Cutting Through The Stacks Of Resumes.

The more successful the company, often the more busy and understaffed they are. So it's very important to make an impact through communication. I currently head a small company called thehappycorp global, and I think I'll take this opportunity to talk about how a few candidates got through to me.

Social Networks.

I have accounts on Myspace and Friendster that I have had for a while, and have used primarily for communication with friends and colleagues. As well there are networks like Linked-In and collective X that allow for networking via more corporate channels. I have found some great talent through their active pursuit of our company through that channel. It can be risky, because you expose your personal life to a potential employer, but who says that it has to be your real profile, get creative.

E-Mail Is Easy To Disregard.

My mom sends me cookies from time to time--good ones. Everyone that I have ever worked with has asked for one of her recipes. When I was applying for jobs I created a direct mail piece that linked to my website. I ordered plastic pill bottles and filled them with jelly beans. I then design packaging for my bottle, which was called "doctorjaeger cure for the multimedia headache." I then send these bottles with a prescription to visit my website every week, until they hired me. Looking back it was sort of cheesy, but it did work. I got a response from everyone that received a pill bottle.

Sending objects has always worked on me to get attention. On one occasion a female candidate sent me a purse filled personal items and an index card sized version of her portfolio. I didn't hire her, but I sure did look at it. I have also received mix tapes, stuffed animals, and candy amongst other things.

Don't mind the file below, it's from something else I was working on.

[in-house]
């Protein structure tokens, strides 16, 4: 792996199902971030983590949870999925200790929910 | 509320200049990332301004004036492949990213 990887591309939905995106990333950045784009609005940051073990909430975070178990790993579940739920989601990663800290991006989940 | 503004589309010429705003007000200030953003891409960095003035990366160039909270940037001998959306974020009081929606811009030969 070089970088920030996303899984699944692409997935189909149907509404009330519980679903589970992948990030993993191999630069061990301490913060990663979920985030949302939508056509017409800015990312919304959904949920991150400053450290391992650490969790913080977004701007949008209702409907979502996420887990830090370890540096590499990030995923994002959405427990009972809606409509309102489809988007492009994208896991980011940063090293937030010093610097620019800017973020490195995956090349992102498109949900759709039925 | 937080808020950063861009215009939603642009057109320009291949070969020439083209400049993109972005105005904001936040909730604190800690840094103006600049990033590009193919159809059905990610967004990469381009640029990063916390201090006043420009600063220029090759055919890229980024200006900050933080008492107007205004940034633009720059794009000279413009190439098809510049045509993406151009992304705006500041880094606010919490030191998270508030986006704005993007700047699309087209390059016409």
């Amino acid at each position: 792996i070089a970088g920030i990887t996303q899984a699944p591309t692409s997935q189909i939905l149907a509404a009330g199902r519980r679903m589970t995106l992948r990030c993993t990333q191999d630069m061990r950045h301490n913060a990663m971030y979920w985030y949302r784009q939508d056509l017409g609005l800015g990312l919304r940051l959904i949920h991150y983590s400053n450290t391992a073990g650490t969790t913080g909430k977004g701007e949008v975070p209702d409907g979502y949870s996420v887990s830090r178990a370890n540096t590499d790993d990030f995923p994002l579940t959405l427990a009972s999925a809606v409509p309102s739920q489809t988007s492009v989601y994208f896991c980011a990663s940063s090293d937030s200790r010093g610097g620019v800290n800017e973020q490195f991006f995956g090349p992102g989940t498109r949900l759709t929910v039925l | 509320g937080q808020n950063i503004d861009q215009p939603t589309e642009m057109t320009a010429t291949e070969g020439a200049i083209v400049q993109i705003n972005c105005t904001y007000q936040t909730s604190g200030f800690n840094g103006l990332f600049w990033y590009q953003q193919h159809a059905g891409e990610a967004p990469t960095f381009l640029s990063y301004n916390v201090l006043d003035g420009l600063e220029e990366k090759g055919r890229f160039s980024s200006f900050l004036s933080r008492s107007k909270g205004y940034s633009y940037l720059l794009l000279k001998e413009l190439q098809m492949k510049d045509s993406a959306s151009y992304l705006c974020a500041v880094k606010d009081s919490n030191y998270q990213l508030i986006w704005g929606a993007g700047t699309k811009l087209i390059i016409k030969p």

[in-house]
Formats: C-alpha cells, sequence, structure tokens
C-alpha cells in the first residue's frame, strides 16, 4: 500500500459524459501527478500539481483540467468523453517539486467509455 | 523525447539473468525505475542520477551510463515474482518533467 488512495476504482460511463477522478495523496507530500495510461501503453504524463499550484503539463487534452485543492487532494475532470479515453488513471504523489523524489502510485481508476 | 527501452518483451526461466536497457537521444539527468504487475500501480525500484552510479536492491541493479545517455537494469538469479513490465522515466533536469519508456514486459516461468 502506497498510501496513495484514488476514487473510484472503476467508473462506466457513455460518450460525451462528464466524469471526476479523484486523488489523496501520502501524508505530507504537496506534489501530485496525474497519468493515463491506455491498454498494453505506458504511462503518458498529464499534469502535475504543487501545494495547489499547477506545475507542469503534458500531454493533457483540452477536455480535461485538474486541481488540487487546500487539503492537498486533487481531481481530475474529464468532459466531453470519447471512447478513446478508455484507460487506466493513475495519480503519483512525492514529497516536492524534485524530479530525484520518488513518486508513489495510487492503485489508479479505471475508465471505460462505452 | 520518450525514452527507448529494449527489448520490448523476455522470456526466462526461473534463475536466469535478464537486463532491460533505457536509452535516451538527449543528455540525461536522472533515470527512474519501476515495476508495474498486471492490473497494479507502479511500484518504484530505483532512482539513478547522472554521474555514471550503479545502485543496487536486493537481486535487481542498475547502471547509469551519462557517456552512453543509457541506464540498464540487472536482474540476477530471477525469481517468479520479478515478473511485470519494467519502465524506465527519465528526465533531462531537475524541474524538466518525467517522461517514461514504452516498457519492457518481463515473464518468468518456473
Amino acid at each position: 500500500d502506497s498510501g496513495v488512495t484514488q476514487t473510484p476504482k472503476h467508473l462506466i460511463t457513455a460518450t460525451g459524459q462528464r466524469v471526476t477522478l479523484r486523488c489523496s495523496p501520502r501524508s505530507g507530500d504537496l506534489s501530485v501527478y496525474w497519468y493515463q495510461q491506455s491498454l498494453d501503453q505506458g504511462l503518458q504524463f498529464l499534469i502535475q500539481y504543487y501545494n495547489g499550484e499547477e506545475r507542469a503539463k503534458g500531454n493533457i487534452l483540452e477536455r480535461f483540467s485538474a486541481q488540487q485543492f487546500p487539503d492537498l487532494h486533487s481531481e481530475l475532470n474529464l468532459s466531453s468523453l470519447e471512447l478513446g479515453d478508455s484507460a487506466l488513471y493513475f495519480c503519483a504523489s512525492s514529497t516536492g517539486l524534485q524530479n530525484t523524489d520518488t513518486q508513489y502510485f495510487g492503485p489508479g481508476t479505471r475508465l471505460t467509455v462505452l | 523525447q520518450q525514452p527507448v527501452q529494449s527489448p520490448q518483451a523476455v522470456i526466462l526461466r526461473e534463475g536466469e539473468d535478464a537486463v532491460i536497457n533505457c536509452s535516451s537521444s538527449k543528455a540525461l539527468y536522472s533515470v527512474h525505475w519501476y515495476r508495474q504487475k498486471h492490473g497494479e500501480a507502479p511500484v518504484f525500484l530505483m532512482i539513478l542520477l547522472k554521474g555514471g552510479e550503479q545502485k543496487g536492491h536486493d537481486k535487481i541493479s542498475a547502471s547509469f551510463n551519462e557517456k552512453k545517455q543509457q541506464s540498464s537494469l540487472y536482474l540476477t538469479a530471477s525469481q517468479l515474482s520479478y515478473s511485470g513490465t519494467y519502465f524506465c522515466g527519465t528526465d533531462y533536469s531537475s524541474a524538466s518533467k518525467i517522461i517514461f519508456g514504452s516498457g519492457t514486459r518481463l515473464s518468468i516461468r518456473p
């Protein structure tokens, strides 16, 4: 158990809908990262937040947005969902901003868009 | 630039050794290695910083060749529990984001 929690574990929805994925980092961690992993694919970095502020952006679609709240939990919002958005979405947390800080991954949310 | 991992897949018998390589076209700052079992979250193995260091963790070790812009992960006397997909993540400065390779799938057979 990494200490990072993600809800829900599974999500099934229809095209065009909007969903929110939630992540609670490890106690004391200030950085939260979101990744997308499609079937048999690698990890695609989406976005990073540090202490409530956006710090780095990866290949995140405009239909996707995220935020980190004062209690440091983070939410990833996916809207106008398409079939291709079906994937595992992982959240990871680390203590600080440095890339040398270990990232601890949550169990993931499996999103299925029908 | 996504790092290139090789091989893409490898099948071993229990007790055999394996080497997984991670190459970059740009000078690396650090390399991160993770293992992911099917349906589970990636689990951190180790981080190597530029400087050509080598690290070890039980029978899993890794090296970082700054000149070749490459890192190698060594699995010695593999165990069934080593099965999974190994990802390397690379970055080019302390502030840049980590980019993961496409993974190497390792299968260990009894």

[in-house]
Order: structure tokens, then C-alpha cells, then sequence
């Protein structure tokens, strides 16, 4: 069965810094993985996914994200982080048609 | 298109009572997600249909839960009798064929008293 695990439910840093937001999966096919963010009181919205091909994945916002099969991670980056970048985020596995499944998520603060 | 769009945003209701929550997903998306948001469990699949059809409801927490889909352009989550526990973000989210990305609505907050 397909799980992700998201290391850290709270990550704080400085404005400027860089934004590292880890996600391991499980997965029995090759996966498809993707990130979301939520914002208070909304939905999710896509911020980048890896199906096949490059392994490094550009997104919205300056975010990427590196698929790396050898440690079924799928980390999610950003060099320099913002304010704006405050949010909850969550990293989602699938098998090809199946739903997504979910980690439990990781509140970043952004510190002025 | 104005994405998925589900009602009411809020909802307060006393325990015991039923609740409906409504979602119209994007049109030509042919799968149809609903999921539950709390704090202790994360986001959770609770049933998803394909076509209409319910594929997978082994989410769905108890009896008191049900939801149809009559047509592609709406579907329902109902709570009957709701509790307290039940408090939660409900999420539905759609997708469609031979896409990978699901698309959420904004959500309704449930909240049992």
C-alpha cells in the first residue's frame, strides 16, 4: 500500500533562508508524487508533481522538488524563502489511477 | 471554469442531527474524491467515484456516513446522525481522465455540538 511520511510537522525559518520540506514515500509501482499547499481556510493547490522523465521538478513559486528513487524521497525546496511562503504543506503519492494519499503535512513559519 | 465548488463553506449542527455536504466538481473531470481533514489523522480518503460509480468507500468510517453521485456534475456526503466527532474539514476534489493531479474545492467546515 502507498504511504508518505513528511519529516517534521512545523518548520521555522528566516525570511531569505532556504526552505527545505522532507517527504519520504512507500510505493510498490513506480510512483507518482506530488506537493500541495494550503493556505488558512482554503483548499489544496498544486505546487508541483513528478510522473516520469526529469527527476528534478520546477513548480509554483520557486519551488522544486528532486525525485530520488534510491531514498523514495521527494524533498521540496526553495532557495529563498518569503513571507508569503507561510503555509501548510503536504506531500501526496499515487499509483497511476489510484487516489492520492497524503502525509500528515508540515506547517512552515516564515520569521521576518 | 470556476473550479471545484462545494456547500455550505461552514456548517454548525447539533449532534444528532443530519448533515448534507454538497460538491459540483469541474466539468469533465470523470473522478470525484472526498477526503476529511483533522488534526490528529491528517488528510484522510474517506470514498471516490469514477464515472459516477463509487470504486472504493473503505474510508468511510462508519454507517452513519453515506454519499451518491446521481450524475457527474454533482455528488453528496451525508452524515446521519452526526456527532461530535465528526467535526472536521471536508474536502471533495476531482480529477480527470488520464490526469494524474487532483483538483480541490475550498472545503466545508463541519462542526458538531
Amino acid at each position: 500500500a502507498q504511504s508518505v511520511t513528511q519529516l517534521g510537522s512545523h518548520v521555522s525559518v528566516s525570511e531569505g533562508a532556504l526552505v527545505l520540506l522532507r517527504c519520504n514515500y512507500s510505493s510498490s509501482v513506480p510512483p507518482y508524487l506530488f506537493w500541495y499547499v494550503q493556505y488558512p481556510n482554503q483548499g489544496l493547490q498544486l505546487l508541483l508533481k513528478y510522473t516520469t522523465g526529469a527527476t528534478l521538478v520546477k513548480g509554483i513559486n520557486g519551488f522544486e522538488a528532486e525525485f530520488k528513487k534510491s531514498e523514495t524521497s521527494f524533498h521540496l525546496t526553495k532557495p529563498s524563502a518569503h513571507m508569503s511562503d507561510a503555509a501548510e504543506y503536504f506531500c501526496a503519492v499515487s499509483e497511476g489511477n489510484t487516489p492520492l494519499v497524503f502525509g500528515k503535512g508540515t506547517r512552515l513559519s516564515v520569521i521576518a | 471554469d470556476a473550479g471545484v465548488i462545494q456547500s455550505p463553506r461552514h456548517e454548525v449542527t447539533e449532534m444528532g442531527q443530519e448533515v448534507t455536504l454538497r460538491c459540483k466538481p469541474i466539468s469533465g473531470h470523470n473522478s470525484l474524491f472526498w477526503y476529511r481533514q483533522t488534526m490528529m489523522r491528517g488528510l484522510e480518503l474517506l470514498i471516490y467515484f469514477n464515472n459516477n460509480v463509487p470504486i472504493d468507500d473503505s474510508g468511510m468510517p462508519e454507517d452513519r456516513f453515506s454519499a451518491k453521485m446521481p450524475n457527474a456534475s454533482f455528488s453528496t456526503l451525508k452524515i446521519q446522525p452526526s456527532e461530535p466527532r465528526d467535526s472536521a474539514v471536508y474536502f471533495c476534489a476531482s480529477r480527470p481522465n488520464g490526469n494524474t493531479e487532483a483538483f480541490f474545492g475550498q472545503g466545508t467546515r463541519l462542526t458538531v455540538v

Finding A Company That Needs You.

The internet has made it easier than ever to apply for jobs. I talked to a candidate about bombing resumes out. She said that she was able to apply for 100 jobs in an hour. I imagined how little care went into each submission, or the writing of each cover letter, or even the candidate's ability to measure his or her skills against the needs of a company. We are most impressed by candidates who know our business and have relevant or desire the relevant experience to help our company succeed. It really important to find the right company and to be persistent. Your persistence will pay off in a good career.


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By age 25, Doug Jaeger already had established the digital creative departments for JWT and TBWAChiatDay. During his time at these firms, he oversaw award-winning work for ABSOLUT VODKA, DeBeers, Elizabeth Arden, Merrill Lynch, Orbitz, and A&E. Doug started thehappycorp global in late 2003. Since its inception, he has been appointed to the ADC as a board member, a member of the Digital Academy of Arts and Sciences, and a jury forman at D&AD London.